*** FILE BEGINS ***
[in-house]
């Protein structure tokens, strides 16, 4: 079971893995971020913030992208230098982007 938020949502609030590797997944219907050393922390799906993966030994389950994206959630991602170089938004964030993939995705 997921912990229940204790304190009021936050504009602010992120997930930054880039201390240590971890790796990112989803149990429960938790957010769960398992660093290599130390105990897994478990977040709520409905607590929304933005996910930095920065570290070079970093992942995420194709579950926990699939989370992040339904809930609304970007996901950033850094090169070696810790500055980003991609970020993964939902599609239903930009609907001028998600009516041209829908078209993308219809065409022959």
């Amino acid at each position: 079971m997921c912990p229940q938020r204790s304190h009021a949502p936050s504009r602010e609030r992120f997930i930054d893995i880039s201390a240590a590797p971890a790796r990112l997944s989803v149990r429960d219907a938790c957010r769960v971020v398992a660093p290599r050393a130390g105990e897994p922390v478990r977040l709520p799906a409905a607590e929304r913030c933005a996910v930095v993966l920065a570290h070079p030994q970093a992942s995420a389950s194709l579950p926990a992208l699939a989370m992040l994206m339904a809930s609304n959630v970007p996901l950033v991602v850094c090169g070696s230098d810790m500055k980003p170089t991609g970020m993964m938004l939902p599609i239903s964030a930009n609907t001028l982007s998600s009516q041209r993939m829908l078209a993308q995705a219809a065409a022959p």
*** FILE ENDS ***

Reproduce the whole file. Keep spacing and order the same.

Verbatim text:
[in-house]
């Protein structure tokens, strides 16, 4: 079971893995971020913030992208230098982007 938020949502609030590797997944219907050393922390799906993966030994389950994206959630991602170089938004964030993939995705 997921912990229940204790304190009021936050504009602010992120997930930054880039201390240590971890790796990112989803149990429960938790957010769960398992660093290599130390105990897994478990977040709520409905607590929304933005996910930095920065570290070079970093992942995420194709579950926990699939989370992040339904809930609304970007996901950033850094090169070696810790500055980003991609970020993964939902599609239903930009609907001028998600009516041209829908078209993308219809065409022959």
């Amino acid at each position: 079971m997921c912990p229940q938020r204790s304190h009021a949502p936050s504009r602010e609030r992120f997930i930054d893995i880039s201390a240590a590797p971890a790796r990112l997944s989803v149990r429960d219907a938790c957010r769960v971020v398992a660093p290599r050393a130390g105990e897994p922390v478990r977040l709520p799906a409905a607590e929304r913030c933005a996910v930095v993966l920065a570290h070079p030994q970093a992942s995420a389950s194709l579950p926990a992208l699939a989370m992040l994206m339904a809930s609304n959630v970007p996901l950033v991602v850094c090169g070696s230098d810790m500055k980003p170089t991609g970020m993964m938004l939902p599609i239903s964030a930009n609907t001028l982007s998600s009516q041209r993939m829908l078209a993308q995705a219809a065409a022959p």